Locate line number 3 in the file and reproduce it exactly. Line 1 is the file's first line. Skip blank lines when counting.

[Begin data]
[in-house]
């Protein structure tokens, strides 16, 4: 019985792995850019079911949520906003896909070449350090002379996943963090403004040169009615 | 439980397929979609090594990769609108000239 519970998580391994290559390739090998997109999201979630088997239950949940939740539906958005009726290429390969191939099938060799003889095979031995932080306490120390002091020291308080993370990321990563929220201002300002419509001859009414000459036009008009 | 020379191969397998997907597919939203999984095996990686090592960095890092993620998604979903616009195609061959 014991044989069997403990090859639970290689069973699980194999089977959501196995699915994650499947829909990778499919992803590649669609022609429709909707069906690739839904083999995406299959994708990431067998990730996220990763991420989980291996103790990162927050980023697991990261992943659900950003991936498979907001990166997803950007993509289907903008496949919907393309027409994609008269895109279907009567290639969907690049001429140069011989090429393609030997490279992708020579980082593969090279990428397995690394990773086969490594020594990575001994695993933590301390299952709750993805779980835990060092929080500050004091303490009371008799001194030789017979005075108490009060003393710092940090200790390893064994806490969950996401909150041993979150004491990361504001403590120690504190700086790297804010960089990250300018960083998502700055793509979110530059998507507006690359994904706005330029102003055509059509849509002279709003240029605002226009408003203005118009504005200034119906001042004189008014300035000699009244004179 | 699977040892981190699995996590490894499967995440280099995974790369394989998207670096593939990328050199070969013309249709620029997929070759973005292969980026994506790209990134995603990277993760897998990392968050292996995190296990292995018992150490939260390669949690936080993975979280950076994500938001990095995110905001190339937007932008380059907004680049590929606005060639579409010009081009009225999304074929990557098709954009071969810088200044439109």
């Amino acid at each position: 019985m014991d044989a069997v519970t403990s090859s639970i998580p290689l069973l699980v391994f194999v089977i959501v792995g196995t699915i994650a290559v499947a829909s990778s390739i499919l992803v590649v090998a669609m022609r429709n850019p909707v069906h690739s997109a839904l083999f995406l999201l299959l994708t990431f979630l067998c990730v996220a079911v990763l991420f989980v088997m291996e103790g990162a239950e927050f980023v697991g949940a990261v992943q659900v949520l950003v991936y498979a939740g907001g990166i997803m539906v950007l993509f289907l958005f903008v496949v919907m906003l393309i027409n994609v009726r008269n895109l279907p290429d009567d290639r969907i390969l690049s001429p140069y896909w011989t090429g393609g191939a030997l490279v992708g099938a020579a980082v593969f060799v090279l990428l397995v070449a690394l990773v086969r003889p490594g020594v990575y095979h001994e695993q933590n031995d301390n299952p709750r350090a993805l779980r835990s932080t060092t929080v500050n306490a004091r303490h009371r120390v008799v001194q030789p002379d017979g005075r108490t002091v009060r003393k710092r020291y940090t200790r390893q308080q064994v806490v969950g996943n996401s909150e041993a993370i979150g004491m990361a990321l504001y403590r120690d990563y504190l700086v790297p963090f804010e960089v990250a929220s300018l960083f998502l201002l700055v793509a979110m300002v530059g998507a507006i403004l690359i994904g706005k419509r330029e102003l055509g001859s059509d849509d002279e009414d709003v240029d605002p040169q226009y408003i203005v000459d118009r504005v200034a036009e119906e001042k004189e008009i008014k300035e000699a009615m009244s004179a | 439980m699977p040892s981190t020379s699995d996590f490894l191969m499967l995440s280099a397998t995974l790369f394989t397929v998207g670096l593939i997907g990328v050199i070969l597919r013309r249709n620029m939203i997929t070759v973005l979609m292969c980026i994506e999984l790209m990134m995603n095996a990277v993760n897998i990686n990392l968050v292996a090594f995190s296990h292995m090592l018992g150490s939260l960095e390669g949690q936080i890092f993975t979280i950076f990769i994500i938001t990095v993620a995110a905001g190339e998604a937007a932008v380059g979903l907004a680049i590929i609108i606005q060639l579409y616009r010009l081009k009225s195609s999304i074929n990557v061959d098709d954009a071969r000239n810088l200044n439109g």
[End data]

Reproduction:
């Amino acid at each position: 019985m014991d044989a069997v519970t403990s090859s639970i998580p290689l069973l699980v391994f194999v089977i959501v792995g196995t699915i994650a290559v499947a829909s990778s390739i499919l992803v590649v090998a669609m022609r429709n850019p909707v069906h690739s997109a839904l083999f995406l999201l299959l994708t990431f979630l067998c990730v996220a079911v990763l991420f989980v088997m291996e103790g990162a239950e927050f980023v697991g949940a990261v992943q659900v949520l950003v991936y498979a939740g907001g990166i997803m539906v950007l993509f289907l958005f903008v496949v919907m906003l393309i027409n994609v009726r008269n895109l279907p290429d009567d290639r969907i390969l690049s001429p140069y896909w011989t090429g393609g191939a030997l490279v992708g099938a020579a980082v593969f060799v090279l990428l397995v070449a690394l990773v086969r003889p490594g020594v990575y095979h001994e695993q933590n031995d301390n299952p709750r350090a993805l779980r835990s932080t060092t929080v500050n306490a004091r303490h009371r120390v008799v001194q030789p002379d017979g005075r108490t002091v009060r003393k710092r020291y940090t200790r390893q308080q064994v806490v969950g996943n996401s909150e041993a993370i979150g004491m990361a990321l504001y403590r120690d990563y504190l700086v790297p963090f804010e960089v990250a929220s300018l960083f998502l201002l700055v793509a979110m300002v530059g998507a507006i403004l690359i994904g706005k419509r330029e102003l055509g001859s059509d849509d002279e009414d709003v240029d605002p040169q226009y408003i203005v000459d118009r504005v200034a036009e119906e001042k004189e008009i008014k300035e000699a009615m009244s004179a | 439980m699977p040892s981190t020379s699995d996590f490894l191969m499967l995440s280099a397998t995974l790369f394989t397929v998207g670096l593939i997907g990328v050199i070969l597919r013309r249709n620029m939203i997929t070759v973005l979609m292969c980026i994506e999984l790209m990134m995603n095996a990277v993760n897998i990686n990392l968050v292996a090594f995190s296990h292995m090592l018992g150490s939260l960095e390669g949690q936080i890092f993975t979280i950076f990769i994500i938001t990095v993620a995110a905001g190339e998604a937007a932008v380059g979903l907004a680049i590929i609108i606005q060639l579409y616009r010009l081009k009225s195609s999304i074929n990557v061959d098709d954009a071969r000239n810088l200044n439109g």